B.Sc. and Ph.D. (Western University), P.Geo. (BC)
Welcome to PowerGeoLab! I'm an Assistant Professor and Tier 2 Canada Research Chair in Environmental Geoscience as well as a Professional Geoscientist (P.Geo.). My team is researching a wide variety of geochemical, mineralogical, and geobiological processes related to CO2 mineralization and carbon cycling. We employ controlled laboratory experiments and detailed mineralogical and geochemical analyses to understand the drivers and limitations of geologic processes that sequester CO2. One practical and novel application involves trapping CO2 within mine wastes to reduce GHG emissions of mining, an industry that contributes significantly to Canada’s economy.
My interdisciplinary approach to science crosses conventional research boundaries to discover, understand, and harness processes that have the potential to reduce GHG emissions while training a new generation of scientists to tackle these pressing environmental issues.
B.Sc. (Trent University)
I'm a M.Sc. student researching mineral carbonation processes, where CO2 is trapped and stored in stable carbonate minerals. I am conducting fieldwork in South Africa and laboratory experiments that will help to further understand mineralogical processes related to CO2 sequestration in mine wastes. I am interested in the reactivity of mine waste to determine if there is potential for CO2 sequestration and rates of passive (unintentional) carbonation occurring at active diamond mines. My goal is to develop processes that will offset greenhouse gas emissions in the mining industry.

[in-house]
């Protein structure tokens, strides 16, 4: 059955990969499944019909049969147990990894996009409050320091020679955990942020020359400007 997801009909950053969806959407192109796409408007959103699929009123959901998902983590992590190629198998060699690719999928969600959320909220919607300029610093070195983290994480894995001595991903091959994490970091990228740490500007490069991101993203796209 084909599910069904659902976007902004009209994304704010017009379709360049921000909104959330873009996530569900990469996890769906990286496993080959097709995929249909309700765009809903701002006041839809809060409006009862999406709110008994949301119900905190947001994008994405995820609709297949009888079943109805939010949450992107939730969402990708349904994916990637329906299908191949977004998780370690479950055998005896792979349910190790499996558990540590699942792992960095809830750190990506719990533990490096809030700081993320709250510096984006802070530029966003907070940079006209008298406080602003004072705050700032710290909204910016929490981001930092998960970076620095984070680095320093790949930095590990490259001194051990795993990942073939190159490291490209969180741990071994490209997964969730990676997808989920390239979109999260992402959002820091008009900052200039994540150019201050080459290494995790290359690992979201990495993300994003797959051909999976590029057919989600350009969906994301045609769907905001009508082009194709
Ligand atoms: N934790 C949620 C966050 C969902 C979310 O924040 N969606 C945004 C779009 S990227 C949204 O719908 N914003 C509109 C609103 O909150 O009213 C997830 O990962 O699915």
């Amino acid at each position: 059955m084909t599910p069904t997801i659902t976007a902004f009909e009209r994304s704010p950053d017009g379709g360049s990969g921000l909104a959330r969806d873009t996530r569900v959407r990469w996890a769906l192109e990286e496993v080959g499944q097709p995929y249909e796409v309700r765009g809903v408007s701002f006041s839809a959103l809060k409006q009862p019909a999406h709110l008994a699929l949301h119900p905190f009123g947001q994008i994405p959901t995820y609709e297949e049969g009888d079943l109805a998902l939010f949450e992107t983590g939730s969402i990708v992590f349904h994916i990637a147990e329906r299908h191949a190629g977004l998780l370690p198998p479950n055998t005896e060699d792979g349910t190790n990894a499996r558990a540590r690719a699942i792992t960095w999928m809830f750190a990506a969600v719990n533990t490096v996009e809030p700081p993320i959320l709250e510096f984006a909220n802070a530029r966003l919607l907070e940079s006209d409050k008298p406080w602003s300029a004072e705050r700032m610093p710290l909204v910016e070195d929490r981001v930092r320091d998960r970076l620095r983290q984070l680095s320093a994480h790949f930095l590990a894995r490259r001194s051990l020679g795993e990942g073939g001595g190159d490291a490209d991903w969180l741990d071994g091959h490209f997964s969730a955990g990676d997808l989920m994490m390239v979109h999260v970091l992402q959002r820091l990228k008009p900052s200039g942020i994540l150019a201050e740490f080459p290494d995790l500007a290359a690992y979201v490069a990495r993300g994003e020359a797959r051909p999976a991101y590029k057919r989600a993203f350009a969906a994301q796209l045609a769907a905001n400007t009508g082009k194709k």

Ph.D. (University of Toronto)
I am a Postdoctoral Fellow working on strategies to enhance mineral carbonation in ultramafic mine tailings. A key aspect of my research is the assessment of the chemical reactivity of mine tailings with atmospheric carbon dioxide. Towards this goal, I am designing laboratory-scale experimental tests to estimate carbonation rates, as well as favorable geochemical conditions for carbonate precipitation in mine tailings. These laboratory technology demonstrations will provide crucial information for the development of field pilot projects.
Honours thesis students
I am a lab labradoodle, rock hound, and the official mascot of the PowerGeolab *bark* My research interests include digging holes, sniffing out rocks, taste analyzing dirt minerals, and testing nutrient amendments on grass and carpet *ruff* I am part lab, but my true passion is fieldwork where I can assist my team members by lifting morale, hauling samples, and warning of danger (when I get bigger)!
We’re recruiting enthusiastic students for M.Sc. and Ph.D. theses to study mineral-water interactions, CO2 mineralization within mine wastes, enhanced weathering, natural analogues for carbon sequestration, and biocementation. Research will consist of laboratory experiments and fieldwork to understand geochemical and mineralogical processes relating to CO2 mineralization, a process by which CO2 is sequestered within carbonate minerals. Fieldwork may include campaigns to Canadian and international localities including South Africa. Prospective students should be highly motivated, preferably hold a degree in either geoscience, geography, environmental science, chemistry, or closely related field, and must meet the entry requirements for graduate research in EnLS at Trent University. The ideal candidate will have a strong academic standing, field and laboratory skills, knowledge in geochemistry and mineralogy and related disciplines, excellent communication (written and oral) skills, strong work ethic, and a passion for science. Research experience at any level is highly advantageous.
Interested in joining the team? Please email Dr. Power (firstname.lastname@example.org) to learn more about the exciting research that we’re doing in the PowerGeolab!
All qualified and interested students are welcome!